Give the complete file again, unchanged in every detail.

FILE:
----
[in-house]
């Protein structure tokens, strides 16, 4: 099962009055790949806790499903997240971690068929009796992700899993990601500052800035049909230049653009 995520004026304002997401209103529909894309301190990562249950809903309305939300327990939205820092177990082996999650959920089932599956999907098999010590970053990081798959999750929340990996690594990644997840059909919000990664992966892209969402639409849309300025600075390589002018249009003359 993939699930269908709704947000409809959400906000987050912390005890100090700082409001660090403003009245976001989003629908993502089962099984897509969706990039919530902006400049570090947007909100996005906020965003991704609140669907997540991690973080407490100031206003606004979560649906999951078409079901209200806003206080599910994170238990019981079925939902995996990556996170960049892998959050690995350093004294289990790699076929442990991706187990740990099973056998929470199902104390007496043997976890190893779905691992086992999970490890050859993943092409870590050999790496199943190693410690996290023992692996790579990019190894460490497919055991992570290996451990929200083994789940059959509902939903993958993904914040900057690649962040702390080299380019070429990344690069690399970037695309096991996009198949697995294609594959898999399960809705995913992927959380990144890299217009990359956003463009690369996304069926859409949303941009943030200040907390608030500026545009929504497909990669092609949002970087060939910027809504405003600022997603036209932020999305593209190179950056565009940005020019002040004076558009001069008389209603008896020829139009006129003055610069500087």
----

[in-house]
């Protein structure tokens, strides 16, 4: 099962009055790949806790499903997240971690068929009796992700899993990601500052800035049909230049653009 995520004026304002997401209103529909894309301190990562249950809903309305939300327990939205820092177990082996999650959920089932599956999907098999010590970053990081798959999750929340990996690594990644997840059909919000990664992966892209969402639409849309300025600075390589002018249009003359 993939699930269908709704947000409809959400906000987050912390005890100090700082409001660090403003009245976001989003629908993502089962099984897509969706990039919530902006400049570090947007909100996005906020965003991704609140669907997540991690973080407490100031206003606004979560649906999951078409079901209200806003206080599910994170238990019981079925939902995996990556996170960049892998959050690995350093004294289990790699076929442990991706187990740990099973056998929470199902104390007496043997976890190893779905691992086992999970490890050859993943092409870590050999790496199943190693410690996290023992692996790579990019190894460490497919055991992570290996451990929200083994789940059959509902939903993958993904914040900057690649962040702390080299380019070429990344690069690399970037695309096991996009198949697995294609594959898999399960809705995913992927959380990144890299217009990359956003463009690369996304069926859409949303941009943030200040907390608030500026545009929504497909990669092609949002970087060939910027809504405003600022997603036209932020999305593209190179950056565009940005020019002040004076558009001069008389209603008896020829139009006129003055610069500087």